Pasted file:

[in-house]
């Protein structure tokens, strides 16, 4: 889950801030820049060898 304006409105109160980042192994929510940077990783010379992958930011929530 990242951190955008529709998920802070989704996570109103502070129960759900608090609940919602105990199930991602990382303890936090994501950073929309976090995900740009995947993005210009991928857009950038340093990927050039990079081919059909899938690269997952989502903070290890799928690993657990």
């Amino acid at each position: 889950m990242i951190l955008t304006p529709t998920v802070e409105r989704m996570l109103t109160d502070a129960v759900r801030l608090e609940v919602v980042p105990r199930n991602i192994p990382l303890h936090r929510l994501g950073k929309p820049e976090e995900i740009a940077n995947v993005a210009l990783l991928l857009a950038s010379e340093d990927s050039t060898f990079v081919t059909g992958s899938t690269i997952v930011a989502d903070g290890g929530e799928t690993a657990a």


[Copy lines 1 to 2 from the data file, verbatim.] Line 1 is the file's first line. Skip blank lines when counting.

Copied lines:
[in-house]
């Protein structure tokens, strides 16, 4: 889950801030820049060898 304006409105109160980042192994929510940077990783010379992958930011929530 990242951190955008529709998920802070989704996570109103502070129960759900608090609940919602105990199930991602990382303890936090994501950073929309976090995900740009995947993005210009991928857009950038340093990927050039990079081919059909899938690269997952989502903070290890799928690993657990």